A cryptocurrency is a digital currency in which sophisticated encryption is used to regulate the generation of units of currency and verify the transfer of funds, operating independently of a central bank.


Cryptocurrencies are decentralized, rather than centralized, meaning that transactions are verified by a network of users. Any user can join the network to contribute to the verification process and is rewarded with currency for doing so, colloquially known as “mining." Verified transactions are published to a distributed ledger called a blockchain.


A blockchain is a distributed database used to maintain a continuously growing list of records, called blocks. A blockchain is typically managed by a peer-to-peer network collectively adhering to a protocol for validating new blocks.


By design, blockchains are inherently resistant to data modification. Once recorded, the data in any given block cannot be altered retroactively without the alteration of all subsequent blocks and the collusion of the network.


This makes blockchains suitable for the recording of events, medical records, and other records management activities, identity management, transaction processing, and documenting provenance.


Bitcoin is a cryptocurrency and digital payment system invented in 2009 by Satoshi Nakamoto, a pseudonym for an unknown individual or group of individuals.


To date, Bitcoin is the most successful and widely adopted cryptocurrency, accepted by over 100k merchants and vendors.


Ethereum is a cryptocurrency proposed in late 2013 and launched in July 2015 by Vitalik Buterin et al.


Several features make Ethereum a more robust currency than for example, Bitcoin. The inclusion of a Turing Complete programming language allows for the creation of automatically executing contracts, known as “smart contracts".


Ethereum is a high utility platform that allows for the creation of custom tokens, a feature that powers most initial coin offerings.


Mining is the name given to the process of verifying transactions on a blockchain. New transactions are broadcast to miners who run mining software on their computers. Miners race to solve a cryptographically difficult problem and the first to solve the problem is rewarded with currency. This incentivizes people to participate in the network.


A wallet is a digital holding account, somewhat akin to a checking account. For example, Coinbase (a popular online exchange) offers hosted Bitcoin and Ethereum wallets for storing your digital currencies. Each wallet has a unique address, used for sending and receiving money. There are also non-hosted wallets, usually available in the form of a phone or laptop application (a "hot" wallet), or via standalone hardware running on application (a "cold" wallet), or simply a physical form of the private key of your wallet (a "paper" wallet).


One key difference between a wallet and a checking account is that your bank that is hosting your checking account is, in most cases FDIC insured. Cryptocurrency wallets, hosted or not-hosted, are generally not insured by any entity, If you lose your wallet (private key, phone, laptop computer, etc.), and you have not backed up your private keys, your money is often gone forever.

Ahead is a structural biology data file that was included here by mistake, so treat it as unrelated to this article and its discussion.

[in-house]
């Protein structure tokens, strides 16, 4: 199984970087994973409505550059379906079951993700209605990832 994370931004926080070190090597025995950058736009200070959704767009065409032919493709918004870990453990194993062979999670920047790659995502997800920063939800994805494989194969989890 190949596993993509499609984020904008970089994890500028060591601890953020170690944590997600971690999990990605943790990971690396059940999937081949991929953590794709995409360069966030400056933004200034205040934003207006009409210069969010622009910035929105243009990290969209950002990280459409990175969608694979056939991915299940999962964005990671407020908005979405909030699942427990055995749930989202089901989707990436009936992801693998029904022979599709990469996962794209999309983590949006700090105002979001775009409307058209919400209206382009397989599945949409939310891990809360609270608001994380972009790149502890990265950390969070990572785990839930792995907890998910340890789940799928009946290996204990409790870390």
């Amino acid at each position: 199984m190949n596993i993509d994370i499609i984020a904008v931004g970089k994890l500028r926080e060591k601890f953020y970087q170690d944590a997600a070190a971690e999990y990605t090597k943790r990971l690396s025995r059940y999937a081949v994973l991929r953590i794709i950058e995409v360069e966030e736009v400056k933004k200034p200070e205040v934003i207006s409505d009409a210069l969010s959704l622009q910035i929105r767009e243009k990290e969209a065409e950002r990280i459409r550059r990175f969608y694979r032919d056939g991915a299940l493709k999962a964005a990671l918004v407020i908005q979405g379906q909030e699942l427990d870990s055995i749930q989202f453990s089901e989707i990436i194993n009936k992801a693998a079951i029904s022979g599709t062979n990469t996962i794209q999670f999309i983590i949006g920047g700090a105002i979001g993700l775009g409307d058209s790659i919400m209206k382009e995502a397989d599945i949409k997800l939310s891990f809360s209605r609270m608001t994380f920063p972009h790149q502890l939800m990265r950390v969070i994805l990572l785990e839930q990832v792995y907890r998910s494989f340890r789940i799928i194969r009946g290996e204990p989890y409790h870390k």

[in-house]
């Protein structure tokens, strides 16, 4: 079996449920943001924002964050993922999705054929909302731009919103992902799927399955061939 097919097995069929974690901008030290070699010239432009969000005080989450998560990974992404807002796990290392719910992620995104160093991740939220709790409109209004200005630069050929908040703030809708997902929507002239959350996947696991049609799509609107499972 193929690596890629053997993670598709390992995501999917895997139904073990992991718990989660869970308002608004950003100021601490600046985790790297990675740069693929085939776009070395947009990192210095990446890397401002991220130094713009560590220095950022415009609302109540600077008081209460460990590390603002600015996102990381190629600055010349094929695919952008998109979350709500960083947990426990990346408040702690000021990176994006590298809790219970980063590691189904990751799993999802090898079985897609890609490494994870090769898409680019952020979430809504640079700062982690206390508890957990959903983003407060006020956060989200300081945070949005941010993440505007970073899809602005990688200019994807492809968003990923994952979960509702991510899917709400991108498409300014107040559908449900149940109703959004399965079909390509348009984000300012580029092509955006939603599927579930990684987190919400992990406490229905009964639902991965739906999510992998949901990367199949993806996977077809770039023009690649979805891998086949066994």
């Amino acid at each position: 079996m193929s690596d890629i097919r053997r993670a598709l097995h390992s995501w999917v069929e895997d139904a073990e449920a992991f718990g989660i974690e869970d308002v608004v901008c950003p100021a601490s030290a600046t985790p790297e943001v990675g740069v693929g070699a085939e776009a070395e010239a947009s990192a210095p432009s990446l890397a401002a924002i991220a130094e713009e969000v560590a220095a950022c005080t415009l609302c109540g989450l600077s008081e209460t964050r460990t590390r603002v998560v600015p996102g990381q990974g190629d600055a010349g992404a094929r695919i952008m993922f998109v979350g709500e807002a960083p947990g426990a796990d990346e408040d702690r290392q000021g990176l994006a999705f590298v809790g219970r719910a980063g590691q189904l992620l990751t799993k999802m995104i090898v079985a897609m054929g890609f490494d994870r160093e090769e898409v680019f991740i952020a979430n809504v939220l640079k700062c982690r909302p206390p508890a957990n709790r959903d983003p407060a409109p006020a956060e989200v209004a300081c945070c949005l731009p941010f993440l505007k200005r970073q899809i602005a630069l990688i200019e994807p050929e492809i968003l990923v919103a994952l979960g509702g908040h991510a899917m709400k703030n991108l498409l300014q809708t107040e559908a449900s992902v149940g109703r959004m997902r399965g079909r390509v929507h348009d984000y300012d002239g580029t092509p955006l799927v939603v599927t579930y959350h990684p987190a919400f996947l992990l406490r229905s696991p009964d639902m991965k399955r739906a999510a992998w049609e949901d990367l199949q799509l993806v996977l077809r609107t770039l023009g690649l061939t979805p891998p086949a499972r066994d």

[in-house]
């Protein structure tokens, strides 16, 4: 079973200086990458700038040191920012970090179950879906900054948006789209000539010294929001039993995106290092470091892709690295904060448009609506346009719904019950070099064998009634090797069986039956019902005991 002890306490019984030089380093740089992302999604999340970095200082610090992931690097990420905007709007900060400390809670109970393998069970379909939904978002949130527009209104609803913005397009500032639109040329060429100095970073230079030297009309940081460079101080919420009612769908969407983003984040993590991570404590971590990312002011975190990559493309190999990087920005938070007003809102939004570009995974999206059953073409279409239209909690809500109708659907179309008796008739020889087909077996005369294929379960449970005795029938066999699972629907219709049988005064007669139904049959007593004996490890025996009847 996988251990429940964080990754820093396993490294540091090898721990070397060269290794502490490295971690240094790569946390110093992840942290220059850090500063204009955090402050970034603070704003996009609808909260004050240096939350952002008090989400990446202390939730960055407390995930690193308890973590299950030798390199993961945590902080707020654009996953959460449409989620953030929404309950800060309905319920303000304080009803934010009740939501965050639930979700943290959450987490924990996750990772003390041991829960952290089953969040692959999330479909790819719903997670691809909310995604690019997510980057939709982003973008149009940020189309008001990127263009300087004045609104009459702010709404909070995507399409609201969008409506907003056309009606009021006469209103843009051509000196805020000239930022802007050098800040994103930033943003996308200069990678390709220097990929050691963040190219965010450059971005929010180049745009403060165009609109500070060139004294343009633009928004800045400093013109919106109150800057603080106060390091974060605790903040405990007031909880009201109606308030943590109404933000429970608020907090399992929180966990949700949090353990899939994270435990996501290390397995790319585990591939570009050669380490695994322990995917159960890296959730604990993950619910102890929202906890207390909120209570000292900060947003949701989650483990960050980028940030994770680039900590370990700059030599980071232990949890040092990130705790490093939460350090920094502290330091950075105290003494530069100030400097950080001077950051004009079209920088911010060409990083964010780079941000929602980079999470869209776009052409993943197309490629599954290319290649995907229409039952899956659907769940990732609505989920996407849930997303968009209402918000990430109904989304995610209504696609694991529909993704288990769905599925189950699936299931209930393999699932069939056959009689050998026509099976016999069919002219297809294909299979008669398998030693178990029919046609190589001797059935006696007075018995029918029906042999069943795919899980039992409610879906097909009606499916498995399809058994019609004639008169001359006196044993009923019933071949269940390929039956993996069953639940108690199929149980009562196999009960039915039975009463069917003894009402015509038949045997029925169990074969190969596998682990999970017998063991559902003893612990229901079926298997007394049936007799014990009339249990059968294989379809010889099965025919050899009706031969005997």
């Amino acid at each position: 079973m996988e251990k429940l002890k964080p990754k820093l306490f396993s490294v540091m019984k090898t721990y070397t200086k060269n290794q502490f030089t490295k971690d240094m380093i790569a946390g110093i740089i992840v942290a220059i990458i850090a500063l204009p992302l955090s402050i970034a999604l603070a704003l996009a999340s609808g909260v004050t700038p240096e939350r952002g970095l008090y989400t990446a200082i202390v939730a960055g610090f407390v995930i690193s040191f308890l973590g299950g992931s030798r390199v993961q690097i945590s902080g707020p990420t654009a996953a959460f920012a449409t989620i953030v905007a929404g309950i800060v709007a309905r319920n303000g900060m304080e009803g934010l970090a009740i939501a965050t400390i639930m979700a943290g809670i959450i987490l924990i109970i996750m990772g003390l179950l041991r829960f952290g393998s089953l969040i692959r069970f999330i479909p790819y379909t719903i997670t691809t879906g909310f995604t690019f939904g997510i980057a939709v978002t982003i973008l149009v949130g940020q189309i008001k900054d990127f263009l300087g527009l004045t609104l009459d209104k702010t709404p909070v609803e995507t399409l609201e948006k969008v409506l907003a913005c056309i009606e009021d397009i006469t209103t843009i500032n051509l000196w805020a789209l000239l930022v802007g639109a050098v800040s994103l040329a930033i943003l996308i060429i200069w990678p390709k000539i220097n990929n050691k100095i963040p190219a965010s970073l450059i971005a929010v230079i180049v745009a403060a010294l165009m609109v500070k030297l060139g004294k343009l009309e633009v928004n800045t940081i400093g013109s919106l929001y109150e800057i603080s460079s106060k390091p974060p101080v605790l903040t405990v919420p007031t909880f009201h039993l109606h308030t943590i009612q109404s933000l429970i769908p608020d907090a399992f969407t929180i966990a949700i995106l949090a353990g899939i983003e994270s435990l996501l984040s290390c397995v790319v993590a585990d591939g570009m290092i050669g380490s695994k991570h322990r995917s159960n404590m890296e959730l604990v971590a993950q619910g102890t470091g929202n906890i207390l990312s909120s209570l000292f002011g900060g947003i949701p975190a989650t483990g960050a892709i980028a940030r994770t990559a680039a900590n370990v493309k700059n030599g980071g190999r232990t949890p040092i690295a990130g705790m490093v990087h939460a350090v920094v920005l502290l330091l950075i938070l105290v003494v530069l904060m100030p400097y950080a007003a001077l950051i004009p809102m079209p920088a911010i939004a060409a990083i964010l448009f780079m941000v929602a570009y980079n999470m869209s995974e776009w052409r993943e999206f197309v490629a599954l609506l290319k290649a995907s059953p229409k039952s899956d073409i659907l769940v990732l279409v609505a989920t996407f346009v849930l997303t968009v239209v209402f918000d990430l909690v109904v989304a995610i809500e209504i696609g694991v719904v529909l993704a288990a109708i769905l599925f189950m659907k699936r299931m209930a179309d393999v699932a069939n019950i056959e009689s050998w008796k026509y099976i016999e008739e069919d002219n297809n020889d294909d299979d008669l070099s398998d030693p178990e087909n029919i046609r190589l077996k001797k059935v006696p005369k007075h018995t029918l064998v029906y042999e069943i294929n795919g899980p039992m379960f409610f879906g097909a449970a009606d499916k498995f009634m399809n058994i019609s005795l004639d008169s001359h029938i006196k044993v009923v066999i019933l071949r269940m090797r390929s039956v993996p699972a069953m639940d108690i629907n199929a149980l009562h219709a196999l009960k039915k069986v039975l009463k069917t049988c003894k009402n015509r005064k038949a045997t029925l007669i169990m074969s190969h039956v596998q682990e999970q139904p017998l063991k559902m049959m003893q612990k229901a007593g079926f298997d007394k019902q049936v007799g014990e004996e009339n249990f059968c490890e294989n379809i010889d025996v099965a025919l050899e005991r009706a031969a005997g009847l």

An initial coin offering, or ICO, is a method of crowdfunding. ICO’s exist in a legal grey area and, depending on the opinion of your legal team, can be structured several different ways.


In general, an ICO is the issuance of a custom token to a community for investing purposes. Enthusiasts and supporters of the company purchase the token in hopes that they’ll earn a return on their investment. In return, the company issuing the token gets access to immediate and liquid capital.


No equity is exchanged during an ICO. However, in many cases the custom tokens can be redeemed for utility on the network sometime in the future -- compute cycles, storage space, or some other form of credit.


The presence of “utility” can change the legal nature of a custom token. If a token has utility, it possibly will not be classified as a security. However, if a token lacks any sort of utility -- like being sold prior to the launch of a product -- the sale may appear to be an investment vehicle and would possibly be classified security, falling under SEC regulation.


ICO’s are considered highly risky investments.


A smart contract is an automatically executing contract defined programmatically on the blockchain.


Industries that deal with records management are all ripe for innovation using blockchain technologies. Opportunities in this space include recording of events, medical records, identity management, transaction processing, documenting provenance, and many other applications.


It’s conceivable someday that health records could be managed on a blockchain and encrypted on your smart phone. A trip to the clinic would have you granting temporary permissions for your doctor to add notes, tests, and test results to your file. Because your insurance information is encoded in your health record, your doctor could write a prescription and process payment before you ever leave the office. Because you “own” your data, if you opted to visit a different clinic, you would simply provide your health record to your new doctor. This would cut down on billing department personnel at clinics/hospitals and greatly simplify health record management as data would no longer be stored onsite.